The Hon Jane Prentice MP
Member for Ryan, Queensland
Assistant Minister for Social Services and Disability Services
PO Box 6022
House of Representatives
Canberra ACT 2600
Dear The Hon Jane Prentice MP
I write about the promise that “that no one will be worse off under the NDIS” (see here). My particular concerns relate to autistic children and their access to impartial information and effective (best practice) early intervention.
Before the NDIS, the Howard government created the Helping Children with Autism (HCWA) package in its final days. Essential features of the HCWA package included that:
as soon as a child was diagnosed with autism spectrum disorder, the family could access impartial advice about treatment, intervention, services and supports from the HCWA Autism Advisor service; and
the family of autistic children up to six years of age could choose to access some government funded early intervention from the HCWA provider panel.
With the NDIS roll-out (from July 2016), the NDIA is abolishing the HCWA Autism Advisor service. The NDIA has no equivalent or comparable service to replace it. Few families with an autistic member are better off doing their own review of research without help or guidance from an HCWA Autism Advisor. So the vast majority of autistic families are worse off with the NDIS in the period following an initial autism diagnosis.
The NDIA is breaking the Government’s promise that ‘no one will be worse off under the NDIS’.
A profusion of research reviews (for example, here, here and here) conclude that the early intervention approach called either Applied Behaviour Analysis (ABA) or Early Intensive Behaviour Intervention (EIBI) has the best evidence of efficacy for autistic children. Not all families choose ABA/EIBI, however as the approach with the strongest evidence, ABA/EIBI should be an available option for families who expect or have found it to be effective for their autistic child: ABA/EIBI from a BCBA should be an option on the list of available options.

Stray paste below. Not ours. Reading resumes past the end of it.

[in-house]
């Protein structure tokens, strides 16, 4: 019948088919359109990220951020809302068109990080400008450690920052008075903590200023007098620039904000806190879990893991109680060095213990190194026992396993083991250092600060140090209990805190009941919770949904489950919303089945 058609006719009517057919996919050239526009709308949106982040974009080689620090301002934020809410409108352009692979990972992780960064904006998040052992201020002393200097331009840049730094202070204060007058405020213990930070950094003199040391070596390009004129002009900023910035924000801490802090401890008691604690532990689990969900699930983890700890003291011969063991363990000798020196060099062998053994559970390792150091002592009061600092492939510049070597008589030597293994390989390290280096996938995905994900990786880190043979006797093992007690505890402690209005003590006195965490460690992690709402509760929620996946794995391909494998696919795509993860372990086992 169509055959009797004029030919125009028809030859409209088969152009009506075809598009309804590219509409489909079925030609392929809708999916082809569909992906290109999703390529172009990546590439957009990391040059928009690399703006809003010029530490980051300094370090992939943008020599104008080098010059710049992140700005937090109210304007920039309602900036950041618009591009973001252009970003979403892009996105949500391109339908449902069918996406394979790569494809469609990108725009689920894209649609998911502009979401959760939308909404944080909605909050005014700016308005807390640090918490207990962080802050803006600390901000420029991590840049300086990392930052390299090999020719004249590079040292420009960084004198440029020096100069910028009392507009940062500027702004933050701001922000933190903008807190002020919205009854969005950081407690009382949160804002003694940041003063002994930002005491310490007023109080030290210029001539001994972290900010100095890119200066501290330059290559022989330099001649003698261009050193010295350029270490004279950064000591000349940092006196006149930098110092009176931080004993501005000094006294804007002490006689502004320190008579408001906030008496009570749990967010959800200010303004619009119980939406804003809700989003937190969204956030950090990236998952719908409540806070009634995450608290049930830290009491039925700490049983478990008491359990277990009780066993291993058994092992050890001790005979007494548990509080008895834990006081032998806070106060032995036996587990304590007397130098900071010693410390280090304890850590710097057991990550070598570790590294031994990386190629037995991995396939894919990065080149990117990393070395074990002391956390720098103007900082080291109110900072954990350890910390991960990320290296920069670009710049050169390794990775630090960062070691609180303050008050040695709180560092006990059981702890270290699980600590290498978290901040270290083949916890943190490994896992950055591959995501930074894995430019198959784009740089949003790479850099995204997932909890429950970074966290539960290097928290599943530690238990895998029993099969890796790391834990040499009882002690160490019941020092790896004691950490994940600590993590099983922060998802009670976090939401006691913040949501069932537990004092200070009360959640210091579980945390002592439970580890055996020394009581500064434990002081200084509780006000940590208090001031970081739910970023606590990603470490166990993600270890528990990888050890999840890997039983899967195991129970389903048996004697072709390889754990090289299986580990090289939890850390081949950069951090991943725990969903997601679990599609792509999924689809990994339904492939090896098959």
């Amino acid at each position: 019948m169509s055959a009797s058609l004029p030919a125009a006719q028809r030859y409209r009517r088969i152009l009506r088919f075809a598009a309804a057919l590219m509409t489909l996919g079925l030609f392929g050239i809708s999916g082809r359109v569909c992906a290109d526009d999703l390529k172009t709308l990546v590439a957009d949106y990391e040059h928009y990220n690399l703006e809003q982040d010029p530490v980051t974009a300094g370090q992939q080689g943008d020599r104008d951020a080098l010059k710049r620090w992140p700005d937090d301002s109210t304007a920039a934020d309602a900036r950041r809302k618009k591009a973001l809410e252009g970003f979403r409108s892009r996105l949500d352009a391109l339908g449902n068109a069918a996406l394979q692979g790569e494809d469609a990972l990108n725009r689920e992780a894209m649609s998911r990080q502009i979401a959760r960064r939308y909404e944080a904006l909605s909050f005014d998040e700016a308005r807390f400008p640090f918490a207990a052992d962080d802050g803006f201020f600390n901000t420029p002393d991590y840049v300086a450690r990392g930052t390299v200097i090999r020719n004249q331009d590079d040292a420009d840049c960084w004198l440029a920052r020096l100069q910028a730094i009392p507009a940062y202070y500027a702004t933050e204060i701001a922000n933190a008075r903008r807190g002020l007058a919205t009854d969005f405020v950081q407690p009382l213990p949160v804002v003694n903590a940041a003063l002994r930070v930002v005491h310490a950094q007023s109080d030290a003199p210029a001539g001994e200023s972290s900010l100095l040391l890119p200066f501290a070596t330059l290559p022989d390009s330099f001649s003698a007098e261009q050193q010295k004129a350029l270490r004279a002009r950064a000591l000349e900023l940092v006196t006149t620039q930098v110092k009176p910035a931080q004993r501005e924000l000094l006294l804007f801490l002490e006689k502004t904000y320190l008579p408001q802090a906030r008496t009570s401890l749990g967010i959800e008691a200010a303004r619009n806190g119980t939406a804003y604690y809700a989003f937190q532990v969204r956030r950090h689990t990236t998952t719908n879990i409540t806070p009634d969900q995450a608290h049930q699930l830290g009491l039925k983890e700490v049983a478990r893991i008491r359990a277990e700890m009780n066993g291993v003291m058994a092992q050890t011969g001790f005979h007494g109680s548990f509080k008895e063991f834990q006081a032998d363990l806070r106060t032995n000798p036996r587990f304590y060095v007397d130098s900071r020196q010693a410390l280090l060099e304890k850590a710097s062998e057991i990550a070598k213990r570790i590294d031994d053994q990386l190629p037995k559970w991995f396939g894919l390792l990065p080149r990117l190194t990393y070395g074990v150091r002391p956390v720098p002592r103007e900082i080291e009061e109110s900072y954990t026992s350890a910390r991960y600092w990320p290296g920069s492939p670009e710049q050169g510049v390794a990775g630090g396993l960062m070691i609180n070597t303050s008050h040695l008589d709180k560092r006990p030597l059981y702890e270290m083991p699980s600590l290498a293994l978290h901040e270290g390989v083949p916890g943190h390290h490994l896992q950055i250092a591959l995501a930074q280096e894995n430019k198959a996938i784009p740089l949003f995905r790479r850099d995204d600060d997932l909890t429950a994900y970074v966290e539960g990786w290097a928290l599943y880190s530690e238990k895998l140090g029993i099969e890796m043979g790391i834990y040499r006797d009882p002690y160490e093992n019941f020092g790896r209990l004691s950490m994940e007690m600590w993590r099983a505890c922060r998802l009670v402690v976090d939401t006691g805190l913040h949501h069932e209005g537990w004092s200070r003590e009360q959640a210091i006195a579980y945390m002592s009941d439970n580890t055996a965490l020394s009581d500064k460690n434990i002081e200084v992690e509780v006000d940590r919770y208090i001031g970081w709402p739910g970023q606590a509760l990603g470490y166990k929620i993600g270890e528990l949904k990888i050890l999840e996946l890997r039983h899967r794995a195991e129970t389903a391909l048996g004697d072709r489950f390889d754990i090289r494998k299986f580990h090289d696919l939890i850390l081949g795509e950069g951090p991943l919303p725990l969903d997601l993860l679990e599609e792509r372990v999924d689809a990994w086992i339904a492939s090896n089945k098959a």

And it was with HCWA.
I expect that the NDIA will make a number of other intensive comprehensive ASD-specific and individualised early intervention approaches available for autistic children … subject to agreement with the broad ASD community in Australia.
Behaviour analysts, in order to be recognised, should register as a Board Certified Behaviour Analyst (BCBA) with the international Behavior Analysis Certification Board (BACB – website http://bacb.com/).
The Department’s Early Intervention Service Provider Panel Operational Guidelines (Feb 2015) lists Board Certified Behaviour Analysts (BCBA) under 2.2 Eligible Providers – Providers eligible to become a ‘fully qualified’ panel member.
The NDIA, on the other hand, does not include BCBAs on its provider panel.
Consequently, autistic children whose families want/need an ABA/EIBI early intervention program, that is supervised by a BCBA, cannot access NDIS funding for their preferred evidence-based early intervention. The NDIS should aim to deliver as many “optimal outcomes” as possible (see here, here or here) as this will minimise the long-term cost of the NDIS.